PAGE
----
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How To Lose Your Credibility In 3 Easy Steps

How to Lose Your Credibility: Let Pew Show You in 3 Easy Steps

So Pew Centre came out with this report. The title alone was enticing enough to create ample buzz on social media. At least 20 of my contacts shared it claiming it to be awfully interesting and insightful. Well, not so much… unless you consider reinforcement of every possible stereotype about Muslims as “insightful”. It isn’t the first time Pew has come out with something vaguely resembling a hastily put together Wikipedia article.  The thinly veiled racism and next to no understanding of religious dynamics has helped Pew put together a report that is both dramatic and unsubstantiated . In other words, hardly credible.

 But no, I am getting ahead of myself. In order to ensure we use the Pew methodology properly to help other aspirants to the throne of untrustworthy data, I will go ahead and describe the three crucial steps needed to make sure no one trusts you or your data again.


Step One: Choose your Sample based on your convenience:

The report declares “This report includes data on every nation with a Muslim population of more than 10 million except Algeria, China, India, Iran, Saudi Arabia, Sudan, Syria and Yemen”.  We don’t know why these countries were not included but we know that there are more than 200 million Muslims in India and Saudi Arabia alone, and interestingly enough these are two of the most important countries when it comes to polarized religious views, with India being on the moderate end of the spectrum and KSA being on the other. Yet, Pew chose to not include these and many others without reason. Another major demographic not covered in the report is Muslims living in western countries. Again, no reason even though it would realistically be the easiest to gather data from; given there would be little language and facilitation barriers. When you come out with a report that is meant to portray muslim views, wont it make sense to select a sample that is representative of Muslims from not only the major Muslim countries but also the ones living abroad…. or does that make them less of a Muslim? or perhaps a more suitable title for the report would have been:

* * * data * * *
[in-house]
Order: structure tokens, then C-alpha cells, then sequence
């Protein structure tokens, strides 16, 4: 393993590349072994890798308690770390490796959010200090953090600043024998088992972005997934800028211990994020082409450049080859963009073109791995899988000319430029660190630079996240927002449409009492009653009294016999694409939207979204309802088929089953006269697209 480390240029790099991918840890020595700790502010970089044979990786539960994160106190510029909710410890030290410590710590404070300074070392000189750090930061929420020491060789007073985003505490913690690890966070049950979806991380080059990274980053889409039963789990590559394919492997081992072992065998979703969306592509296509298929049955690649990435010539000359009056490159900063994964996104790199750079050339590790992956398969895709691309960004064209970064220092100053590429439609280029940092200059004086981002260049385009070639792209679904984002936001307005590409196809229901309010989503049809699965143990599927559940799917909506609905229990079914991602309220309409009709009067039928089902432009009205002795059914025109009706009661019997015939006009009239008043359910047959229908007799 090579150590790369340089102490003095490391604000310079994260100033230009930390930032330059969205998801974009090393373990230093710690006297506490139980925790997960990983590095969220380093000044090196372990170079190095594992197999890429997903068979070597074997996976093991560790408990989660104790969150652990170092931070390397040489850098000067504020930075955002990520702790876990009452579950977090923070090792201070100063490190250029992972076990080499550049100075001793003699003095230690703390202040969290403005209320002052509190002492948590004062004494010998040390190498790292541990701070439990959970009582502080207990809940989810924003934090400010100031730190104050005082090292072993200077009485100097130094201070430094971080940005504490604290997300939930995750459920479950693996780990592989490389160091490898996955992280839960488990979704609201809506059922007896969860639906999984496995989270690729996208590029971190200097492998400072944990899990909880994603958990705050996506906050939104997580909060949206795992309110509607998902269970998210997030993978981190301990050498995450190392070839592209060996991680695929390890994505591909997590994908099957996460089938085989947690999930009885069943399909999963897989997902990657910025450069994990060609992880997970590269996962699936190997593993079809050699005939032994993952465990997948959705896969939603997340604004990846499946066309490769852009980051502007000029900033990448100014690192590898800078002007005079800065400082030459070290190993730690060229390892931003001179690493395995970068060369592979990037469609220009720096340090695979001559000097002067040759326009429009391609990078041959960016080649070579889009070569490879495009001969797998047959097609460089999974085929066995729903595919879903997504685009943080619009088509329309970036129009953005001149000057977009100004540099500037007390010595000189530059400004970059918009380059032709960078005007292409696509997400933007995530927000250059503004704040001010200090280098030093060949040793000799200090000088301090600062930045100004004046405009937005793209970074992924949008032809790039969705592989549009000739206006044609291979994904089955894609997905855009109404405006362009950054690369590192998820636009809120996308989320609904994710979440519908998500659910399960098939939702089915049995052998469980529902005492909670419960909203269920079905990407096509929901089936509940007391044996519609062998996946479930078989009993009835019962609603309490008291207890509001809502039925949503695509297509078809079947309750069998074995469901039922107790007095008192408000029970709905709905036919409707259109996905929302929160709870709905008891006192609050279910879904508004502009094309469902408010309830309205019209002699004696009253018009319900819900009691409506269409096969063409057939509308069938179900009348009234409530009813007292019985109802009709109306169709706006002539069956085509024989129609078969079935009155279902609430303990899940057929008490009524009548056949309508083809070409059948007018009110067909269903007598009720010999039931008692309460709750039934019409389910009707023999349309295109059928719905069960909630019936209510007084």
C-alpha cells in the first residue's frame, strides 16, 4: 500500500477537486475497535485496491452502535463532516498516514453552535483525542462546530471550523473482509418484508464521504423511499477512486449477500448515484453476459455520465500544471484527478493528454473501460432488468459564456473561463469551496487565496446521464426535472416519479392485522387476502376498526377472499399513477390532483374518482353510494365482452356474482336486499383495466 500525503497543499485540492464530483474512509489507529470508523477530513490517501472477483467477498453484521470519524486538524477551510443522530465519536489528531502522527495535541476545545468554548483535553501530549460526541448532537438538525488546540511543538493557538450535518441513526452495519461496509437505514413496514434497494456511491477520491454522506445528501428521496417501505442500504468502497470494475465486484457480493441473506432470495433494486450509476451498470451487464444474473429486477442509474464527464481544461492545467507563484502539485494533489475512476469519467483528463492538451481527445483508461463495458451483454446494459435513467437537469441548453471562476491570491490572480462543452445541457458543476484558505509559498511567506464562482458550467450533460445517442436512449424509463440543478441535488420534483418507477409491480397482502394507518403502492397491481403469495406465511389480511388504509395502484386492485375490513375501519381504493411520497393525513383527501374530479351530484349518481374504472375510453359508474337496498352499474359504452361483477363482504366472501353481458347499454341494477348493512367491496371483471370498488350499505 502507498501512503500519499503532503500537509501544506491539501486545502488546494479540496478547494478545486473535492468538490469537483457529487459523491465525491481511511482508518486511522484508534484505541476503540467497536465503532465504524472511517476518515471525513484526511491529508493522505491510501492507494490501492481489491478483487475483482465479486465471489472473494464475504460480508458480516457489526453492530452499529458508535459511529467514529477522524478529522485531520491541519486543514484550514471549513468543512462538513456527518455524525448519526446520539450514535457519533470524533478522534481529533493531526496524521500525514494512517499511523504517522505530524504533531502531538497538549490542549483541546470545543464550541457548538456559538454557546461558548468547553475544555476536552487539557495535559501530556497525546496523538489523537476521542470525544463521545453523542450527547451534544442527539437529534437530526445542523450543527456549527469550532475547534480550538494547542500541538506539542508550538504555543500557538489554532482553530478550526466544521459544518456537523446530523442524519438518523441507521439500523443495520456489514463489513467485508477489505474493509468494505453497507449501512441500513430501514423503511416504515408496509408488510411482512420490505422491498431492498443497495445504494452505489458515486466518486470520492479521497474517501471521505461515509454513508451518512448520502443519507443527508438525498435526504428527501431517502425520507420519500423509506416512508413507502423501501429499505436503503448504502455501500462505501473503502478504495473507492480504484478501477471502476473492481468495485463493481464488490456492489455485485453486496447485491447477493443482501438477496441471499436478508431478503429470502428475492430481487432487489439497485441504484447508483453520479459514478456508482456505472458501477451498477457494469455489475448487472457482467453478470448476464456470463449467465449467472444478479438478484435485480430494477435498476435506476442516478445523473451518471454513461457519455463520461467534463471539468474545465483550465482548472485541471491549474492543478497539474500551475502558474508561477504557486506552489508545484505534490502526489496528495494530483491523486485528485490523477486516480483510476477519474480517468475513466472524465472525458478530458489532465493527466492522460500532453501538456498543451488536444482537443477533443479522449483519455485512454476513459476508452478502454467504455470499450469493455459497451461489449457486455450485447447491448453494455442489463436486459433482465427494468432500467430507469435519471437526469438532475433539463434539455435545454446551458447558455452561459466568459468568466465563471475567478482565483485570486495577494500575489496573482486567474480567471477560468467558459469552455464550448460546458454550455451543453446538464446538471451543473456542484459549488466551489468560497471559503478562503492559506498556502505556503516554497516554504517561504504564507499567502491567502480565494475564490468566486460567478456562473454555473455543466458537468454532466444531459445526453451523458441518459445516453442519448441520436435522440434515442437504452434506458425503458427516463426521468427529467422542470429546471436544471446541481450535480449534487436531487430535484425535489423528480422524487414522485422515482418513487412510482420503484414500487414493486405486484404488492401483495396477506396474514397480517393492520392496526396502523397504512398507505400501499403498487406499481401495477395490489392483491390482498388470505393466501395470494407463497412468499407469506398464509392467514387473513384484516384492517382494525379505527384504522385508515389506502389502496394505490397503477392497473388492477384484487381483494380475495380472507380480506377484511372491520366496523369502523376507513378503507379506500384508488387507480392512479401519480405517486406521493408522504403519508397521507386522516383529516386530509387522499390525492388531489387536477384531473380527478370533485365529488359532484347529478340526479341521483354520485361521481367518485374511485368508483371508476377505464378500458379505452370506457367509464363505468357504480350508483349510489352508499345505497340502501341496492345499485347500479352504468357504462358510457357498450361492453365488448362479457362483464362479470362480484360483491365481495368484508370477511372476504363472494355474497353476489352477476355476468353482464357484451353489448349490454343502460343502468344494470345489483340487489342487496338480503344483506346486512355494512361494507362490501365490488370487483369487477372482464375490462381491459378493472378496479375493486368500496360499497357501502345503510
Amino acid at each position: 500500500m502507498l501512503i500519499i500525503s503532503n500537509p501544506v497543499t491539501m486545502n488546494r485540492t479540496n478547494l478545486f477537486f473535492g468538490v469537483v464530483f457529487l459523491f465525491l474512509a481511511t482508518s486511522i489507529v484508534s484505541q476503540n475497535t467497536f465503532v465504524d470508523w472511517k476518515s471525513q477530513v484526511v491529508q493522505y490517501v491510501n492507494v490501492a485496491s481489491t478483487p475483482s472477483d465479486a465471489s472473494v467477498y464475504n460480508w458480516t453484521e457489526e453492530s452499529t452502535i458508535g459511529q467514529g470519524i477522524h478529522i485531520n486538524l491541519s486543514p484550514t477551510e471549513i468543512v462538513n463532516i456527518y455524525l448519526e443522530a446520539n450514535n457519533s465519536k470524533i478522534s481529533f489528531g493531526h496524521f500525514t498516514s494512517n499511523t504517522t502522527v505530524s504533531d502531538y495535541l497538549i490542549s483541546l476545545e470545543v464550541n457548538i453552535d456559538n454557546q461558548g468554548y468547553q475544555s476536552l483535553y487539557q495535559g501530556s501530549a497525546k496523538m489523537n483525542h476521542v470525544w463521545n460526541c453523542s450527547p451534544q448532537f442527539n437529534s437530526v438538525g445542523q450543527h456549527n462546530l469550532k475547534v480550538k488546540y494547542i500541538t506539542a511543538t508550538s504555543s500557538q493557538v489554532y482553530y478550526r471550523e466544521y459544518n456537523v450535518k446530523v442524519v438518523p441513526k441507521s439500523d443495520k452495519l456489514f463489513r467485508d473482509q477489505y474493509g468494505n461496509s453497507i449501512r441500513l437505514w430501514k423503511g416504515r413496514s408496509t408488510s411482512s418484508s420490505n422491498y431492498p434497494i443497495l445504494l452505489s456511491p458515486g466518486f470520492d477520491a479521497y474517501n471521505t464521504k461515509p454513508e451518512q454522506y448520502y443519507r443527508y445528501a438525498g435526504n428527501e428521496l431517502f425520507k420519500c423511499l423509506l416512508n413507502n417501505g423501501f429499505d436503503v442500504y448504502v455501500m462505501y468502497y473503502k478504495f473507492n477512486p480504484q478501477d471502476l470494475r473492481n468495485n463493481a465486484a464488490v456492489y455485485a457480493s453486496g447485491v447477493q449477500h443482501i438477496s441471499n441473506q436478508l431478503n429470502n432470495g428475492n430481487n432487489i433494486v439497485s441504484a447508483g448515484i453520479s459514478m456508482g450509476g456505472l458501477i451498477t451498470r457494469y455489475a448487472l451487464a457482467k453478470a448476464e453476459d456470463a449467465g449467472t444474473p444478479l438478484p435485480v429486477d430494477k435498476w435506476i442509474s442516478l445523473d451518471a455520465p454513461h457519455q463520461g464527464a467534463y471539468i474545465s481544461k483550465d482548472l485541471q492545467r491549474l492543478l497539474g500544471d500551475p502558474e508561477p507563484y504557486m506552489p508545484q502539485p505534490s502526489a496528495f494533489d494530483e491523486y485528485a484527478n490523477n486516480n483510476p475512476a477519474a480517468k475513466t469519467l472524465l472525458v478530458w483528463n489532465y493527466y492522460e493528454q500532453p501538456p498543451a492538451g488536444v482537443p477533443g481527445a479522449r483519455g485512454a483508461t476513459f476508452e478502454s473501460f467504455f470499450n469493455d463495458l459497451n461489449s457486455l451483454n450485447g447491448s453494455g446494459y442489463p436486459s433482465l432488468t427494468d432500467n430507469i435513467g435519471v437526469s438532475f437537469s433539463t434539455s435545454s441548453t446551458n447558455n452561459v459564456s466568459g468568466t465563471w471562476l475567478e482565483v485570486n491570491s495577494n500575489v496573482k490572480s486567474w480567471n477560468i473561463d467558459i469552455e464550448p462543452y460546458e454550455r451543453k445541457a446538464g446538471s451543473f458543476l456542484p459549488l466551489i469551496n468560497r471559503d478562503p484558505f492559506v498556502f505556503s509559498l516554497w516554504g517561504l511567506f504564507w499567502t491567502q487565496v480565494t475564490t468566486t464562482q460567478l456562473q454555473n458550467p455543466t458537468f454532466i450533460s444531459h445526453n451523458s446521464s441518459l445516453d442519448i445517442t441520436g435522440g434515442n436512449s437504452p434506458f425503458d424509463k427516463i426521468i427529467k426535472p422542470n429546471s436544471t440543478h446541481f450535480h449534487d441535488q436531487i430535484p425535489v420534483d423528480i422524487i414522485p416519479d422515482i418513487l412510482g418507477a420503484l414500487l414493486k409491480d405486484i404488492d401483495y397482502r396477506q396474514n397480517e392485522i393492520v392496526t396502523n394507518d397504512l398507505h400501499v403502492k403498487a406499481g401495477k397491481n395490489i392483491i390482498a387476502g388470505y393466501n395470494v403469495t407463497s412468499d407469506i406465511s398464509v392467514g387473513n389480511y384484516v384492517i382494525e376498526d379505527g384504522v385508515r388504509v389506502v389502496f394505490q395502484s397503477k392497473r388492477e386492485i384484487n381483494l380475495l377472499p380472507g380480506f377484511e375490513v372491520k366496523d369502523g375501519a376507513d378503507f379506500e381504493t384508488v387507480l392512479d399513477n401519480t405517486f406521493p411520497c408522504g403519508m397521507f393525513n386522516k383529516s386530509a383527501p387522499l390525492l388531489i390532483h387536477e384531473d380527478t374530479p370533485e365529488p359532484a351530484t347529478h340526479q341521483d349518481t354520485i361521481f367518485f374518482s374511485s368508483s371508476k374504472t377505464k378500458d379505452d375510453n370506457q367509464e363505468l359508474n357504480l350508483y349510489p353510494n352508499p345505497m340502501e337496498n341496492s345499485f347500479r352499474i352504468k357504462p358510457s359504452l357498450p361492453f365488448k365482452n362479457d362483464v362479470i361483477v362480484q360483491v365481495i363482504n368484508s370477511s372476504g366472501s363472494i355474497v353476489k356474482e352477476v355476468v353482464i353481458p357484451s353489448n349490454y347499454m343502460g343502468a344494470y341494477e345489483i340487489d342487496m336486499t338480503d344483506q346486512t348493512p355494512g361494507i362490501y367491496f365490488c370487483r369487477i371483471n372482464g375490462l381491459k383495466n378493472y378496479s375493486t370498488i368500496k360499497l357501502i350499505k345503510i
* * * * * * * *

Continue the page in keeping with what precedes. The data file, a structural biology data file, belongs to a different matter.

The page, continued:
Muslims living in semi-literal, Taliban-infested, poverty-ridden Muslim countries’ views about their wretched political and societal conditions


Step Two: Ask Obvious Questions and Act Surprised at the Answers

What is the likely response if you ask a Buddhist the following question:

“Please tell me whether you personally believe that it is morally acceptable, morally wrong, or is it not a moral issue: Capital Punishment”

And even though some Buddhist countries still have Capital Punishment, the religion itself has strong views against it. When you ask an individual who identifies himself with a certain religion, things that are explicitly forbidden in his religion, you can only expect a certain type of answer. Would you expect a Christian to say he doesn’t believe in Jesus? Would you even ask that question? If not, then why would you ask a Muslim if he thinks alcohol, prostitution, homosexuality etc. are OK or not, when all these are explicitly forbidden in Quran, the holy book of Muslims.


Step Three: Make illogical irrelevant conclusions

In his Washington Post piece about the report, Max Fisher  points out,

The findings here do not represent all Muslims; just as they show diversity of opinion between communities, so, too, is there diversity within communities. After all, a poll of all American Christians would not capture the differences between Baptists and Catholics, much less between New Jersey Catholics and Louisiana Catholics. There is, in other words, no such thing as a monolithic Muslim worldview

I would take it one step further and say that a lot of the findings about political and social views are not driven by religion but by that specific country’s situation. The political turmoil Pakistan has faced since its formation more than 60 years ago, with democratic governments being overthrown by military over and over again, it would be fair to assume that people would be looking for stability rather than something fancy like democracy. Situation in Palestine territories favoring suicide bombing isn’t because they have a different more intolerant brand of Islam, it is because they are faced with the reality of bombing and shelling every day of their lives.  Are these views influenced by their religion? No they aren’t. Just as 62% of Americans endorsing attack on Iraq after 9/11 was not a matter of religious beliefs. In other words, it aint the religion, dude!

Can we also take a moment to dwell on the way these questions are worded. Case in point:

Q89. Some people think that suicide bombing and other forms of violence against Civilian targets are justified in order to defend Islam from its enemies… Do you personally feel that this kind of violence is….

When it comes to leading questions, it doesn’t get any better than this.

For more detail and more gems like these, check out the full report.

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